Fortunately, he pulled things tighter with the significantly stronger The Raven That Refused To Sing (And Other Stories), and with this record Wilson was stating he was moving more towards electronic or even pop music structures, I was definitely intrigued, especially when he described the themes, inspirations and story he was trying to tell. And hell, even though his solo work hadn't always gripped me, I'm still a fan, so I checked out Hand. Cannot. Erase. - what did we get?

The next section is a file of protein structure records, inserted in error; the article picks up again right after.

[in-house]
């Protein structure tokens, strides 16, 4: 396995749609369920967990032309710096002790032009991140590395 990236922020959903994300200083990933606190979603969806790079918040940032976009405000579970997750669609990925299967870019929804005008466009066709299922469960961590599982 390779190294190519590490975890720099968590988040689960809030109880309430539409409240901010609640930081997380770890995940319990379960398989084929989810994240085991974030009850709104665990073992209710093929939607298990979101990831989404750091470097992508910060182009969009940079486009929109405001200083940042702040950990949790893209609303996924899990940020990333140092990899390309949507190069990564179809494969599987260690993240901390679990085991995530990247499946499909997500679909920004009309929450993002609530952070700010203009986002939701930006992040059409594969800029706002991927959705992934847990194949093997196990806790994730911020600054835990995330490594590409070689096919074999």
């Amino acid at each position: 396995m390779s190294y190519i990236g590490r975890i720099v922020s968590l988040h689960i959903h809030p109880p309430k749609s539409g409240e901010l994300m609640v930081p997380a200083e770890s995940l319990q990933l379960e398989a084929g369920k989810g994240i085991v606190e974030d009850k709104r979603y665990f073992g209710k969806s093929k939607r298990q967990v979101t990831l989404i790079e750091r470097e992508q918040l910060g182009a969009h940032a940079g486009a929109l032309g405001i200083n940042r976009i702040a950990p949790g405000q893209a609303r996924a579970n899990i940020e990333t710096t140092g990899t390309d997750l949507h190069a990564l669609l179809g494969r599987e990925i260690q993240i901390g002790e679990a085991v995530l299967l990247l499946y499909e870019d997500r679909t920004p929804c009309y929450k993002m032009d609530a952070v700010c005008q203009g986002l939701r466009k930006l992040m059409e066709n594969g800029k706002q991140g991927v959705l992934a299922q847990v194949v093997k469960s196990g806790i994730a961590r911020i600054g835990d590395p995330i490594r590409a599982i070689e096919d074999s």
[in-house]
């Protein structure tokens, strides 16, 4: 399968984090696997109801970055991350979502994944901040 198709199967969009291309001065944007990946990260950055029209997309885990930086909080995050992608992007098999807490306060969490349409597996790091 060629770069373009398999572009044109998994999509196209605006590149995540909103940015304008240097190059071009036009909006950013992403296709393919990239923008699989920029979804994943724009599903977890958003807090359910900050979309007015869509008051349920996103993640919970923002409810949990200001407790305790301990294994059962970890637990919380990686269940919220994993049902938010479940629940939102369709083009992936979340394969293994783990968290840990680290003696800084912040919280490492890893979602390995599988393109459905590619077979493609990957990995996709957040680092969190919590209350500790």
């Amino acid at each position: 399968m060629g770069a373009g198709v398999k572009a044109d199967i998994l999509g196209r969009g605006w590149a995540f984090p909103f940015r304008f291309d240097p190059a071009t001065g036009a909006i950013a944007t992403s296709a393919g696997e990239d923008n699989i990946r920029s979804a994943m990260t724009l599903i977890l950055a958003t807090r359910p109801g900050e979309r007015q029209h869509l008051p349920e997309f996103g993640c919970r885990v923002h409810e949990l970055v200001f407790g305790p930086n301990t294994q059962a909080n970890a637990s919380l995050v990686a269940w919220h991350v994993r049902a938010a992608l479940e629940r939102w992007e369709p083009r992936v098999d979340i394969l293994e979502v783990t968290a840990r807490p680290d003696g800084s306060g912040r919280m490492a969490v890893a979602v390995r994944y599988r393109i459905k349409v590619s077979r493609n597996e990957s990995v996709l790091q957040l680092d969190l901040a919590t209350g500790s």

Well, it's a damn interesting record, that's for sure, and one that is drenched in odd contradictions. It's just as layered and complex as many of Steven Wilson's other works, but it's also probably his most pop-friendly release ever with some of his best hooks. It calls back more starkly to his 70s progressive rock influences than ever, and yet it's also decidedly his most modern. It's a record that has a greater cast of characters and may be one of the few times ever he's included a second vocalist, let alone a female singer, and yet thematically it's a record that's exploring anonymity and loneliness. It's easily one of the most lightweight and bright albums that Wilson has ever released in his career with any band, and yet it's a story of death, loss, separation, and the tragedy of the unknown and unremembered. And yet at the end of the day, it didn't quite hit me as strongly as I was hoping outside of certain moments, which is a little frustrating. Still a great record, but just a step or so away from being an outright classic.